Con muchísimo gusto les presentamos este artículo que trata de los puntos importantes a tomar en cuenta antes de designar a Estados Unidos en una solicitud de marca vía el Protocolo de Madrid.
Apreciamos muchísimo la colaboración de nuestro colega Louis J. Levy de la firma legal Belles Katz, LLC.
CONSIDERATIONS BEFORE DESIGNATING THE UNITED STATES IN A MADRID PROTOCOL APPLICATION
Louis J. Levy*
Belles Katz, LLC
U.S. Patent and Trademark Office statistics for the last fiscal year show that applications in the U.S. filed by foreign applicant’s using the Madrid Protocol account for roughly nine percent of all applications filed in the U.S. https://www.uspto.gov/dashboards/trademarks/main.dashxml, last viewed September 17, 2018). These statistics confirm how useful the Madrid Protocol has become for non-U.S. rights holders as a relatively simple, cost effective way to obtain trademark protection in the United States. Nonetheless, given the nature of trademark prosecution in the United States, entities seeking to extend trademark protection in to the U.S. under Madrid should remain mindful of certain pre- and post-registration issues that can have an effect on how they prosecute and maintain their U.S. applications.
First, although obtaining a Madrid-based trademark registration in the United States has benefits, it is important to bear in mind that, without actual use of the mark in the United States, it may be vulnerable to cancellation, which limits the ability of the owner of such a registration to defend or enforce its rights. Indeed, even though a Madrid application can register without evidence of use, such evidence must be provided with a Declaration of Use between the 5th and 6th anniversaries of the registration and for every renewal thereafter under Section 8 of the U.S. Trademark Act. If such use cannot be demonstrated the registration will be cancelled or, if in the renewal term, expire. Please note also that the USPTO randomly but not infrequently audits trademark maintenance declarations to require proof of use for each good or service identified in the application. Failure to provide such evidence can result in the deletion of the non-used goods or services from the registration, or in the worst case, the cancellation of the registration.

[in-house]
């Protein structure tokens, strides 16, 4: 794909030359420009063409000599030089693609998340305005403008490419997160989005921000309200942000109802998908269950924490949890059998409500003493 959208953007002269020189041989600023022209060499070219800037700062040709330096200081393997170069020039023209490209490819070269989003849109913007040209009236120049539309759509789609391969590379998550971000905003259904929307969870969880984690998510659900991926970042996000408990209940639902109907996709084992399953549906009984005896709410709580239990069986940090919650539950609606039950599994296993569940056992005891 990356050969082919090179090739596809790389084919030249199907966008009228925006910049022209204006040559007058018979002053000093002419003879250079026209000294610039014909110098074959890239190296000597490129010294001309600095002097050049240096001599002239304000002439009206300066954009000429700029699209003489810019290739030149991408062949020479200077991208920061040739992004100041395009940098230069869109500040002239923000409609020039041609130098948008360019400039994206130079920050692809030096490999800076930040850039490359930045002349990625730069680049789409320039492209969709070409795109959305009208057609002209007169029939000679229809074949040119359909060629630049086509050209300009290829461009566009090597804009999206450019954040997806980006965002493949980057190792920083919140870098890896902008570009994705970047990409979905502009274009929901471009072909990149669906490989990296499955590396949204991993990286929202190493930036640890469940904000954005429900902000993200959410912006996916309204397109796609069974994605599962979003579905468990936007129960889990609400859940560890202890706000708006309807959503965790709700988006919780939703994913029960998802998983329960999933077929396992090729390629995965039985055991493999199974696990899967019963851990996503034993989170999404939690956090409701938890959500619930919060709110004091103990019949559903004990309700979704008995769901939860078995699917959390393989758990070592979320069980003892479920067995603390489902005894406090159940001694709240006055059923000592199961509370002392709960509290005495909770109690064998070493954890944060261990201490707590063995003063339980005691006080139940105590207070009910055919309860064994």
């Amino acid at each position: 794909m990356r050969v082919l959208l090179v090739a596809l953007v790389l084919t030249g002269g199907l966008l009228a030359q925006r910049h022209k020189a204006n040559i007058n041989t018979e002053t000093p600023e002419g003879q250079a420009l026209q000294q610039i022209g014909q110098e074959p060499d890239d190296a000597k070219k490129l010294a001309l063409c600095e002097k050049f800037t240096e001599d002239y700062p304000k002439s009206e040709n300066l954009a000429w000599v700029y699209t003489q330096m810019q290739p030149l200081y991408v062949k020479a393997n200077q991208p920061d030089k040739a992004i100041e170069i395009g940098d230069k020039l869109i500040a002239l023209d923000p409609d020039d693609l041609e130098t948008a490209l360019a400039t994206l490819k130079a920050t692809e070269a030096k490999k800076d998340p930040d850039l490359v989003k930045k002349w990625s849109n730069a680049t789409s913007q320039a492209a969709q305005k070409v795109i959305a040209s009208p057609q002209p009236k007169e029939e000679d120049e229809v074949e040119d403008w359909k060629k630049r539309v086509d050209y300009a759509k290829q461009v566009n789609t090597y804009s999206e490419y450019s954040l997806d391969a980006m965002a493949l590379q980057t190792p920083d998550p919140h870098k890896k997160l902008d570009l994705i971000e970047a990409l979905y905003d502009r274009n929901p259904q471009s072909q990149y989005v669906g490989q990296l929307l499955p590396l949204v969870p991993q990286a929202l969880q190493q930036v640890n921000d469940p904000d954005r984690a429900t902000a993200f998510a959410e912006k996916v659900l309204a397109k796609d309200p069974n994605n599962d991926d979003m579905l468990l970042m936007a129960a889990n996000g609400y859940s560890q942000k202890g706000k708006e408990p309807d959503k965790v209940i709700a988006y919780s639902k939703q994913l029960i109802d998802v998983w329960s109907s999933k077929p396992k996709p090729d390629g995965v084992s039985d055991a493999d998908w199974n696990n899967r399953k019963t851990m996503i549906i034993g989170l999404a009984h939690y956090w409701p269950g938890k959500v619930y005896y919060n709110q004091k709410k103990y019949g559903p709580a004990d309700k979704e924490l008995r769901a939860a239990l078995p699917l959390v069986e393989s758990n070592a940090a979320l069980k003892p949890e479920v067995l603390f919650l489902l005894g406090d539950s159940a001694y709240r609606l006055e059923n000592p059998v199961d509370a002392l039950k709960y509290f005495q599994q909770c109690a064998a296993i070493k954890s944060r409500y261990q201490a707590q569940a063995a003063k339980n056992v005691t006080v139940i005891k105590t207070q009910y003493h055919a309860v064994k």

Second, it is important to understand that, while marks filed on other bases in the U.S. can be registered on the Principal Register (for inherently distinctive marks) or Supplemental Register (for descriptive marks capable of acquiring distinctiveness through exclusive and continuous use), applications filed under the Madrid Protocol may only be registered on the Principal Register. The Supplemental Register is not available for Madrid applications. Accordingly, the marks they identify must be inherently distinctive or they cannot be registered at all. Rather, if unable to overcome a descriptiveness refusal, the owner of the application will have no choice but to file a new, non-Madrid application based on use, an intent-to-use or, somewhat inconsistently, under the Paris Convention.
Non-U.S. trademark owners seeking to extend protection to the U.S. under the Madrid Protocol should therefore carefully evaluate their marks to confirm that their marks are inherently distinctive rather than descriptive and therefore registrable in the U.S. on the Principal Register prior to designating the U.S. for an extension of protection. If a mark is arguably descriptive, Applicant’s should consider filing the application directly with the U.S. PTO rather than through the Madrid Protocol so that, in the worst case, registration may still be obtained on the Supplemental Register, which gives the owner the right to use the “®” symbol and provides notice to third parties of the owner’s claimed rights in its mark. Marks registered on the Supplemental Register may also be cited against later-filed applications for identical or confusingly similar marks.
Finally, in some cases, the USPTO may require that goods and/or services in Madrid application be re-classified. U.S. law does not allow the owner of a Madrid application to add a new class. This means that if the PTO determines that a good or services belongs in a class not included in the original application, that good or service will have to be deleted from the application. U.S. law does not allow new classes to be added to a Madrid application.
In sum, before designating the U.S. in an application filed under the Madrid Protocol, non-U.S. trademark owners should carefully evaluate the inherent distinctiveness of their marks to determine if Madrid is really the appropriate basis on which to seek registration in the United States. Once registered, owners of Madrid registrations should also be sure to start using the mark identified in the registration in the United States to ensure their ability to enforce their rights and maintain their registrations.
*Belles Katz LLC is an intellectual property law firm with offices in Philadelphia and Maryland. Mr. Levy can be reached via email at firstname.lastname@example.org and by phone at (240) 453-9211.
Las opiniones expresadas en este artículo son responsabilidad exclusiva del autor y no representan necesariamente los puntos de vista de la AMPPI.
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